Published: Mon 16 Feb 2015, 3:53 PM

Last updated: Thu 25 Jun 2015, 7:57 PM

A Canadian company for which I am working in the Gulf is planning to set up joint venture companies with Indian industrialists. One of the group firms may also be a limited liability partnership. They will be deputing Canadian citizens to the Indian group companies or entities. Will such employees be eligible to repatriate in foreign exchange the salaries which they earn from the Indian entities?

— P.S, Ahuja, Dubai

Employees deputed by foreign companies to their Indian subsidiaries have been permitted to retain their salaries in foreign currency accounts in India and repatriate the amount after paying the Indian taxes. It has now been decided to liberalise this regulation and permit employees of foreign companies who are on deputation with Indian group companies to repatriate their net salary from India through their foreign currency accounts in India. This would also be possible for employees of limited liability partnerships in which the foreign company is a partner.

As the employees would be rendering services in India, they would be liable to tax on their full salary in India. Therefore, even if part of the salary is paid outside India, the aggregate amount would be deemed to accrue and arise in India and would be subjected to Indian tax laws.

 What specific steps has the Indian government taken to expedite implementation of projects, which have been stalled due to bottlenecks?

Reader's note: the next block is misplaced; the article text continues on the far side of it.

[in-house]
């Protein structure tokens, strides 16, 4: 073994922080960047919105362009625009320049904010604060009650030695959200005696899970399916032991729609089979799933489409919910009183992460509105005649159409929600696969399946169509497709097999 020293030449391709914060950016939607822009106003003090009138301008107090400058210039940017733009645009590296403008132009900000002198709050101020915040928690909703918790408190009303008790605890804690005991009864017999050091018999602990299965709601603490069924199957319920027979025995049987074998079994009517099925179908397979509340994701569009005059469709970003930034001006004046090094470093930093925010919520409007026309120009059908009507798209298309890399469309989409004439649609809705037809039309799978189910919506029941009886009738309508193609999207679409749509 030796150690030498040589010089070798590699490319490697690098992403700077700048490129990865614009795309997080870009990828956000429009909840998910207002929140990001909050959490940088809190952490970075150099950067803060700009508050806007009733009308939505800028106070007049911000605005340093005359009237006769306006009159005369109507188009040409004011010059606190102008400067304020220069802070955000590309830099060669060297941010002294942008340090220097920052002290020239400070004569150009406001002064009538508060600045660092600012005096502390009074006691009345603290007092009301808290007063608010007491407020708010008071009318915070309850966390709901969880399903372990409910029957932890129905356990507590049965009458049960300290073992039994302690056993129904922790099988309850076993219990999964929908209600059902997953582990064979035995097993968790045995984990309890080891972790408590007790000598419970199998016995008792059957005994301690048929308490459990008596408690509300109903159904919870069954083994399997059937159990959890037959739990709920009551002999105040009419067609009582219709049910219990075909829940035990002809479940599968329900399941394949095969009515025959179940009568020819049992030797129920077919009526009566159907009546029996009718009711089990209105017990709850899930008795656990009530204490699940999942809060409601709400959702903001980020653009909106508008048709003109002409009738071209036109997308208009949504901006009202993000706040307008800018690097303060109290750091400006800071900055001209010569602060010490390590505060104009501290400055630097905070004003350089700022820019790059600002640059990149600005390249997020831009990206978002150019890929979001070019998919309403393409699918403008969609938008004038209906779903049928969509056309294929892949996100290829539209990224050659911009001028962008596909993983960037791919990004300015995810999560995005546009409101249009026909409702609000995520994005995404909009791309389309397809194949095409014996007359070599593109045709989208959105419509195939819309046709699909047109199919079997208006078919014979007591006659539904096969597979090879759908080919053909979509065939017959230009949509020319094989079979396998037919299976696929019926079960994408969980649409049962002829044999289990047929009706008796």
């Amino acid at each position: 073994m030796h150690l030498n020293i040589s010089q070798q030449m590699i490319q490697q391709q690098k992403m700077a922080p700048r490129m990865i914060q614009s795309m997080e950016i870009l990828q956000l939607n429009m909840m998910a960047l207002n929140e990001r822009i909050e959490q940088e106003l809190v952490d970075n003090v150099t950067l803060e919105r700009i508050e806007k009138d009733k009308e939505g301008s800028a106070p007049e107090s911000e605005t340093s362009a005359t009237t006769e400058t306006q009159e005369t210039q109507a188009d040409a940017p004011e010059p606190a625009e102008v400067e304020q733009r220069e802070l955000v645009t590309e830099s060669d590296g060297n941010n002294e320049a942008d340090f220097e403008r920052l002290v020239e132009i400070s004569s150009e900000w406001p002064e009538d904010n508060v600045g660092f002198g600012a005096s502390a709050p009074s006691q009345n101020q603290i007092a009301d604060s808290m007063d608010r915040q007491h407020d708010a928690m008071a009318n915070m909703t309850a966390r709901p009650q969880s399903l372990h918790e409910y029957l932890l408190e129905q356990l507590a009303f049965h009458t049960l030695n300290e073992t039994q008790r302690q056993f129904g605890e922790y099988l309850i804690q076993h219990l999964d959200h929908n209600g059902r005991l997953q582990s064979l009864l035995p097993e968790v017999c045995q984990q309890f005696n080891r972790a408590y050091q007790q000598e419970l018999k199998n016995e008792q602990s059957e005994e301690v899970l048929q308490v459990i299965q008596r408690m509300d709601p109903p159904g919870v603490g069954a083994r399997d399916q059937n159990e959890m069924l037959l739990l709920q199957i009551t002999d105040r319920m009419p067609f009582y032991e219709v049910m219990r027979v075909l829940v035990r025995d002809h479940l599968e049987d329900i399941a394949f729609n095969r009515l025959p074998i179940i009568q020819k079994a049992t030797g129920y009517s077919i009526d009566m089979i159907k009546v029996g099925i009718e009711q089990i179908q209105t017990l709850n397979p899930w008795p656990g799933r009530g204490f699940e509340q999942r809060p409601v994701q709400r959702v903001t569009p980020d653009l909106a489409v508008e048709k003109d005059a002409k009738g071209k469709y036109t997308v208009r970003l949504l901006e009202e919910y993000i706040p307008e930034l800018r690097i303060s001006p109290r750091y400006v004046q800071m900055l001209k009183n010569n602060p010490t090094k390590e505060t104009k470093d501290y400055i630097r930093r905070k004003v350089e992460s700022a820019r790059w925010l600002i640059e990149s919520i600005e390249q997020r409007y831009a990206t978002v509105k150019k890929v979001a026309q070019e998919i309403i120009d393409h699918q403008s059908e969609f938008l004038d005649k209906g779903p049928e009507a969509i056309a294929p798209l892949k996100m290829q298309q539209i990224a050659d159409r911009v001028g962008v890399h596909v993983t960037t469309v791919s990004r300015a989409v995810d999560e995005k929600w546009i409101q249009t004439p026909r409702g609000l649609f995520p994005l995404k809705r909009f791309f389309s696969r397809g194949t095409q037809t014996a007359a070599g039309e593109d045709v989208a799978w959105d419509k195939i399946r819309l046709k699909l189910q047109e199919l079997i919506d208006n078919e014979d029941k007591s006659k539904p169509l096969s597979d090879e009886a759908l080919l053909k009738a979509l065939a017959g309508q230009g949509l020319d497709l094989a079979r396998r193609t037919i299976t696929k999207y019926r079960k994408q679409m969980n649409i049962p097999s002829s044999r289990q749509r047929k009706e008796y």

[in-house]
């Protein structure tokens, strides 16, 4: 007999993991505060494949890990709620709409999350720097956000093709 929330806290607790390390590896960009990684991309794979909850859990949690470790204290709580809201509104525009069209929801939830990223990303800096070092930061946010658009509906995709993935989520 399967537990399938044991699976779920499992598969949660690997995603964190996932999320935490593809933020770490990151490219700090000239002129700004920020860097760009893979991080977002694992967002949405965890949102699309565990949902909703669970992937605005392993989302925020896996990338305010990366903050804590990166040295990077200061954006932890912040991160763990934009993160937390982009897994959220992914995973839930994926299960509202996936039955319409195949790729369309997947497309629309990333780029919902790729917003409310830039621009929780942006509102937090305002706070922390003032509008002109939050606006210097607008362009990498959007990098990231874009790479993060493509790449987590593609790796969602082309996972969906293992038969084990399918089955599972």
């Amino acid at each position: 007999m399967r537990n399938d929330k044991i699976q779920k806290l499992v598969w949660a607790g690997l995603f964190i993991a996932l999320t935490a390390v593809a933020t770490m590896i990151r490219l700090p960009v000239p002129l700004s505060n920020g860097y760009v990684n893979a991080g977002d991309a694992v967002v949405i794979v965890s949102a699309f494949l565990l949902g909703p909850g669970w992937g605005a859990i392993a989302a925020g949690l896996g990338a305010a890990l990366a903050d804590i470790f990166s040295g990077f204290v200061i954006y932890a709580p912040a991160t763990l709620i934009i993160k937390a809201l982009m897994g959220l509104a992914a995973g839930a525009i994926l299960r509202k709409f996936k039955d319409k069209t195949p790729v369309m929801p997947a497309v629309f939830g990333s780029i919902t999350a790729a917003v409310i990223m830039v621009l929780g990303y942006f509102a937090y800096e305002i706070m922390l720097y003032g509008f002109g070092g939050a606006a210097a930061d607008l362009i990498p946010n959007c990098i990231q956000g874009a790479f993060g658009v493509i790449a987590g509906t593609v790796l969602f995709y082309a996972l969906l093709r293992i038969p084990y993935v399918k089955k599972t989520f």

— K.T. Joseph, Doha

Several projects have been delayed, which were approved as far back as in 2006-07. There are currently about 370 projects which are stalled at various levels. The government has set up a project monitoring group in the prime minister’s office. The cause of the delays in implementation includes difficulties in fuel linkages, environmental clearances, etc.

The government is now considering extending the validity of environmental clearances from five years to seven years. This would ensure that fresh approval from the environment ministry would not be required if the project is commenced within seven years.

The Reserve Bank of India (RBI) has permitted banks to extend the repayment schedule of loans. Banks are also permitted to rewrite the terms of the loan to make them more favourable for promoters. The RBI has also permitted banks to transfer their loans to another bank or financial institution after five years. These moves will help large infrastructure projects.

 I want to acquire selling rights in a property, which is currently owned by my friend and on which he will construct a building. To acquire these rights, I will pay him a lump sum amount, which will enable him to finance the construction cost. Thereafter, when I sell the apartments pursuant to my marketing rights, will I be taxed at the rate of 20 per cent on the capital gains?

— G.K. Ratnakar, Manama

At present, you are paying a lump sum amount for acquiring the selling rights in respect of apartments which are yet to be constructed. Your intention is to sell the apartments immediately upon obtaining occupation certificates on completion of construction. The profit, which you will make on such sale will be treated as business profit. Such sale transaction would be construed as an adventure in the nature of trade.

Hence, the profits cannot be treated as capital gains, which attract a lower rate of tax of 20 per cent in respect of capital assets, which are held for atleast three years. The profits which you will make on sale of apartments as soon as the construction is completed will be taxed as business profits at the normal rates of income-tax, 30 per cent being the rate on income over Rs1 million. However, if after the apartments are completed, you retain them for atleast three years and thereafter sell them, the profits would be treated as capital gains and would be taxed at the rate of 20 per cent.

 The writer is a practising lawyer specialising in tax and exchange management laws of India.

By H. P. Ranina

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